So let’s take a peek at two of the books we were issued for review: Train You Brain – Cranium Crunchers (fitting, right? LOL) and Train Your Brain – Perplexing Puzzles. Each have 84 puzzles that get increasingly more challenging. The books are broken into 3 sections: Super Brain, Mega Mind, and Ultra Genius. Each have a variety of activities, and both books have similar puzzle styles (obviously not the exact same puzzles).
Here’s what I like most… the puzzles are “doable” meaning not too intimidating and with quick instructions. Some people love a good crossword puzzle… for me, I don’t want to invest that much time into a single puzzle activity. I can’t help but think many children feel the same way… this Train Your Brain, the puzzles are challenging without being overly time consuming. Love it.
Holding an Alex’s Lemonade stand affords many learning opportunities, the first & most significant being a lesson on the sensitivity for and awareness of childhood cancer and all that can be done on a small scale and personal level to help bring a cure all the closer. ALSF has a fantastic children’s book to explain the true story behind the one and only Alex, the little girl with a big dream.
When you register to hold an official Alex’s Lemonade Stand, the organization sends you a free kit to get started (including the sign below that we adhered to a large piece of plywood). Their guide is super helpful (and includes Alex’s tax ID which many of our sponsors requested). The kit includes instructions for collecting donations and submitting them after your event. Really – they take the guesswork out of the equation. Please consider holding your own stand – no stand too small and no effort unnoticed.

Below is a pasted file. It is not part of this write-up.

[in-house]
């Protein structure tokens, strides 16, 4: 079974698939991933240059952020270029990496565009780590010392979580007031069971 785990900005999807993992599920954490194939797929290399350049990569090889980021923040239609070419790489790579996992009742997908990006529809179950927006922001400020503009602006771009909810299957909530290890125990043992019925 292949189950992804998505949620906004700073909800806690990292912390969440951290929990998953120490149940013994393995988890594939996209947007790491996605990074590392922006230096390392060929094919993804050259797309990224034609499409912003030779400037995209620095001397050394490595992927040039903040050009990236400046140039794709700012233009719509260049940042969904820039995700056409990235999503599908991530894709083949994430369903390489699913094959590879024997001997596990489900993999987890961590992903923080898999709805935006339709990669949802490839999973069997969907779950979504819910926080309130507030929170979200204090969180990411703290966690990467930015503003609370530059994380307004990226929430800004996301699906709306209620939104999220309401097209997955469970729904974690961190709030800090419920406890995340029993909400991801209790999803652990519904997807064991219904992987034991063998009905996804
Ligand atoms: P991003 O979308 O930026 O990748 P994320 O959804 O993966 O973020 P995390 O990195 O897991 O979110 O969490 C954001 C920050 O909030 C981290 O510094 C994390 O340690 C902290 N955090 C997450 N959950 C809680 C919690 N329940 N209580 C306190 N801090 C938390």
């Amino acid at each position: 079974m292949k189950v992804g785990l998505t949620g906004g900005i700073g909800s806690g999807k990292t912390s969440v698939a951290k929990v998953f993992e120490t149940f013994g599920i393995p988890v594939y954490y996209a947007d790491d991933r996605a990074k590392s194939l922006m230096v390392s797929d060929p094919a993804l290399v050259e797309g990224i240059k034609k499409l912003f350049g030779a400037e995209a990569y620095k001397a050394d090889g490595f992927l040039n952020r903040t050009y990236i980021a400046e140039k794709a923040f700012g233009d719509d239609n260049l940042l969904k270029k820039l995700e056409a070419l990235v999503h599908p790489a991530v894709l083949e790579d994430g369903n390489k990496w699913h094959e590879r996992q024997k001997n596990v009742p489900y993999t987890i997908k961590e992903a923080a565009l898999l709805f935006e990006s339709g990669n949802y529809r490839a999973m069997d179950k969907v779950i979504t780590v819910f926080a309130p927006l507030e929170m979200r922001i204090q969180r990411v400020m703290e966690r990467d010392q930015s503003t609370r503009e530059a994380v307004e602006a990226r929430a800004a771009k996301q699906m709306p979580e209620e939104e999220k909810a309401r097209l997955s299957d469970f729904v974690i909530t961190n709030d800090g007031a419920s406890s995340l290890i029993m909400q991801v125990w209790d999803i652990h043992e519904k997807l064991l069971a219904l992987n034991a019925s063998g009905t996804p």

National Lemonade Days:
Friday, June 6th thru Sunday, June 8th
Getting started is part of the fun and learning process. We looked around for something we could convert into a stand… and found a couple pieces to paint. Call on the creativity of your kids… what should the stand offer? How will it be setup?
Decide on your “menu” and prices. We offered lemon jello cups and lollipops for 50 cents plus two varieties of lemonade. We bottled some lemonade in cute mason jars ($4) for those that wanted some for later.
Many thanks to Acme Markets, Fornaro’s Wine & Spirits, Cracker Barrel, Destination Organized, Pennscare Pharmacy and Big Mike’s Grill.
Please note that raffle tickets are still be accepted until May 28th at $3.00 per chance. We accept checks made out to Alex’s Lemonade Stand Foundation or through PayPal (Barbara.Spalding@yahoo.com). Donations of any amount are appreciated and accepted through our official Alex’s Lemonade page. Winners will be notified May 29th.
Again a big shout out to ALSF for providing the awesome prize pack of official ALSF goodies including a tee-shirt, water bottle, plus more. To participate in the giveaway, you need NOT purchase a raffle ticket. To participate, simply Like us on Facebook AND tweet out the following between May 23rd and May 28th.
“I supported @HomeroomAtHome and @AlexsLemonade stand to help fight childhood cancer. #OneCupAtATime #GoLemonOnLocust”
Lastly, let me mention the beautiful little darling that touched our hearts with her and her family’s amazing story of courage, compassion and strength. Dear Ms. Lily Adkins ~ Thank you for opening our eyes and hearts. Thank you for your continued lesson on love and survival. May you continue to be blessed forever. Good luck with your upcoming stand on June 7th.
Learning to love beyond our own circumstance is the greatest lesson – for that I thank the Adkins family and Alex Scott, may her dream be soon realized.